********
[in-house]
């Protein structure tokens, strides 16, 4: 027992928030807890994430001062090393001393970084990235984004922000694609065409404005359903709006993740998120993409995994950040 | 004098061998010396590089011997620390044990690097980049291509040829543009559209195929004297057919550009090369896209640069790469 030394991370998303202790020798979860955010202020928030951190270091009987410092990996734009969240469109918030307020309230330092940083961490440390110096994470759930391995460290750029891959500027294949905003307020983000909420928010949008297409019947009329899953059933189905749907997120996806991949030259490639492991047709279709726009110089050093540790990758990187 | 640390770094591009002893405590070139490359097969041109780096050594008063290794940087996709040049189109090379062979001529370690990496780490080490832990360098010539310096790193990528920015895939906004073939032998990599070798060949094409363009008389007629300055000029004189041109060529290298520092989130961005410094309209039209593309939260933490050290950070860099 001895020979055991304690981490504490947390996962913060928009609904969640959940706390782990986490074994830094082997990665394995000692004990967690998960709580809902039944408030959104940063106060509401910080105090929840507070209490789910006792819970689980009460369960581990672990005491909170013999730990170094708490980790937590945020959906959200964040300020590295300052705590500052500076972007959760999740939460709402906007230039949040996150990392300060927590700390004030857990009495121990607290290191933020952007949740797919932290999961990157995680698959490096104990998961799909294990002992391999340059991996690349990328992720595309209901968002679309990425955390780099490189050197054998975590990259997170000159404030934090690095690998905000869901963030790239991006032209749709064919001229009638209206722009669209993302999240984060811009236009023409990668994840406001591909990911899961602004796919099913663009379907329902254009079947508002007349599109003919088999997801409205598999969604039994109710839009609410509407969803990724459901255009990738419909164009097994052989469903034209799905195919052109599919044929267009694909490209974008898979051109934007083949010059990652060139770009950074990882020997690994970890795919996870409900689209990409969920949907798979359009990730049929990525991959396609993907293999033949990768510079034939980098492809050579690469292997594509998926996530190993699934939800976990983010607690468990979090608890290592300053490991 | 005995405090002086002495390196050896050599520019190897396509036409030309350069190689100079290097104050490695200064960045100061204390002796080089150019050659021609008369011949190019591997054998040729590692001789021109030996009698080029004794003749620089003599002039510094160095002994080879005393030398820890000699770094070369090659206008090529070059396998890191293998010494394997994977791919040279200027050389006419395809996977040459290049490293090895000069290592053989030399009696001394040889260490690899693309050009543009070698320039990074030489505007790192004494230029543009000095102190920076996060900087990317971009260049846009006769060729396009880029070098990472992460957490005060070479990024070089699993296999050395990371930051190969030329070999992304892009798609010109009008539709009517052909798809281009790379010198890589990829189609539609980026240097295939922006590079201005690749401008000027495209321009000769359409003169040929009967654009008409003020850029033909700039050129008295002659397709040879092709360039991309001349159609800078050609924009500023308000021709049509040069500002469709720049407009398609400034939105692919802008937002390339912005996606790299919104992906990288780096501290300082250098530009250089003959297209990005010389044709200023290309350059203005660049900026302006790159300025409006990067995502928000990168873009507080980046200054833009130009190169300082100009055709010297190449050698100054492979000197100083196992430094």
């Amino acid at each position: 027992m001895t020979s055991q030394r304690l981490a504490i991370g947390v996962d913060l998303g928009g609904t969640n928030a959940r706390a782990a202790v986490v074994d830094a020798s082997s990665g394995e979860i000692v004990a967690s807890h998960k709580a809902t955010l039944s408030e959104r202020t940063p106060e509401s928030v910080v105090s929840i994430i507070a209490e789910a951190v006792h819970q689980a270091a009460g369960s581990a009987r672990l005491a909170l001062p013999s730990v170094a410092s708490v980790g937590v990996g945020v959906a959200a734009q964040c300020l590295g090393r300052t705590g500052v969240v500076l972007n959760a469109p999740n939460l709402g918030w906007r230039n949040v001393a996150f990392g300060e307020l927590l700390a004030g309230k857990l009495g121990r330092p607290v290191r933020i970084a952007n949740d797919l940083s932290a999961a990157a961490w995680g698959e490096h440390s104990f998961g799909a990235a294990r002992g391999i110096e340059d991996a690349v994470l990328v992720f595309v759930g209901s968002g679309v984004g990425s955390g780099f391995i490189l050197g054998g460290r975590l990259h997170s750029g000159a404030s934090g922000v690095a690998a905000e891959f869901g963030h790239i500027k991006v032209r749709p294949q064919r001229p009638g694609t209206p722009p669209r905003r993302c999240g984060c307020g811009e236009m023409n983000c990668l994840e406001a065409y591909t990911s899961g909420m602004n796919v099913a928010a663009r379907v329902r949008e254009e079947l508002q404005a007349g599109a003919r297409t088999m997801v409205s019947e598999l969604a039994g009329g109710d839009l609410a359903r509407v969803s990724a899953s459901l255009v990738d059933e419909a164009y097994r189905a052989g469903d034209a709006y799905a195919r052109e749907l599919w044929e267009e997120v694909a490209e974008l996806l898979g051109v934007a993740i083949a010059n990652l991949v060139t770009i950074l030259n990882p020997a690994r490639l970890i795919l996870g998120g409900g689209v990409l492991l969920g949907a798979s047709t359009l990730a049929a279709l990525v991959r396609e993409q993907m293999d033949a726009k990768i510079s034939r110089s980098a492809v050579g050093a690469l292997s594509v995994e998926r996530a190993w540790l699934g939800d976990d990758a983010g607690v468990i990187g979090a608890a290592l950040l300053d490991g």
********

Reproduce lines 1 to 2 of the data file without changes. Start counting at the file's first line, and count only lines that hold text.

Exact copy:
[in-house]
């Protein structure tokens, strides 16, 4: 027992928030807890994430001062090393001393970084990235984004922000694609065409404005359903709006993740998120993409995994950040 | 004098061998010396590089011997620390044990690097980049291509040829543009559209195929004297057919550009090369896209640069790469 030394991370998303202790020798979860955010202020928030951190270091009987410092990996734009969240469109918030307020309230330092940083961490440390110096994470759930391995460290750029891959500027294949905003307020983000909420928010949008297409019947009329899953059933189905749907997120996806991949030259490639492991047709279709726009110089050093540790990758990187 | 640390770094591009002893405590070139490359097969041109780096050594008063290794940087996709040049189109090379062979001529370690990496780490080490832990360098010539310096790193990528920015895939906004073939032998990599070798060949094409363009008389007629300055000029004189041109060529290298520092989130961005410094309209039209593309939260933490050290950070860099 001895020979055991304690981490504490947390996962913060928009609904969640959940706390782990986490074994830094082997990665394995000692004990967690998960709580809902039944408030959104940063106060509401910080105090929840507070209490789910006792819970689980009460369960581990672990005491909170013999730990170094708490980790937590945020959906959200964040300020590295300052705590500052500076972007959760999740939460709402906007230039949040996150990392300060927590700390004030857990009495121990607290290191933020952007949740797919932290999961990157995680698959490096104990998961799909294990002992391999340059991996690349990328992720595309209901968002679309990425955390780099490189050197054998975590990259997170000159404030934090690095690998905000869901963030790239991006032209749709064919001229009638209206722009669209993302999240984060811009236009023409990668994840406001591909990911899961602004796919099913663009379907329902254009079947508002007349599109003919088999997801409205598999969604039994109710839009609410509407969803990724459901255009990738419909164009097994052989469903034209799905195919052109599919044929267009694909490209974008898979051109934007083949010059990652060139770009950074990882020997690994970890795919996870409900689209990409969920949907798979359009990730049929990525991959396609993907293999033949990768510079034939980098492809050579690469292997594509998926996530190993699934939800976990983010607690468990979090608890290592300053490991 | 005995405090002086002495390196050896050599520019190897396509036409030309350069190689100079290097104050490695200064960045100061204390002796080089150019050659021609008369011949190019591997054998040729590692001789021109030996009698080029004794003749620089003599002039510094160095002994080879005393030398820890000699770094070369090659206008090529070059396998890191293998010494394997994977791919040279200027050389006419395809996977040459290049490293090895000069290592053989030399009696001394040889260490690899693309050009543009070698320039990074030489505007790192004494230029543009000095102190920076996060900087990317971009260049846009006769060729396009880029070098990472992460957490005060070479990024070089699993296999050395990371930051190969030329070999992304892009798609010109009008539709009517052909798809281009790379010198890589990829189609539609980026240097295939922006590079201005690749401008000027495209321009000769359409003169040929009967654009008409003020850029033909700039050129008295002659397709040879092709360039991309001349159609800078050609924009500023308000021709049509040069500002469709720049407009398609400034939105692919802008937002390339912005996606790299919104992906990288780096501290300082250098530009250089003959297209990005010389044709200023290309350059203005660049900026302006790159300025409006990067995502928000990168873009507080980046200054833009130009190169300082100009055709010297190449050698100054492979000197100083196992430094």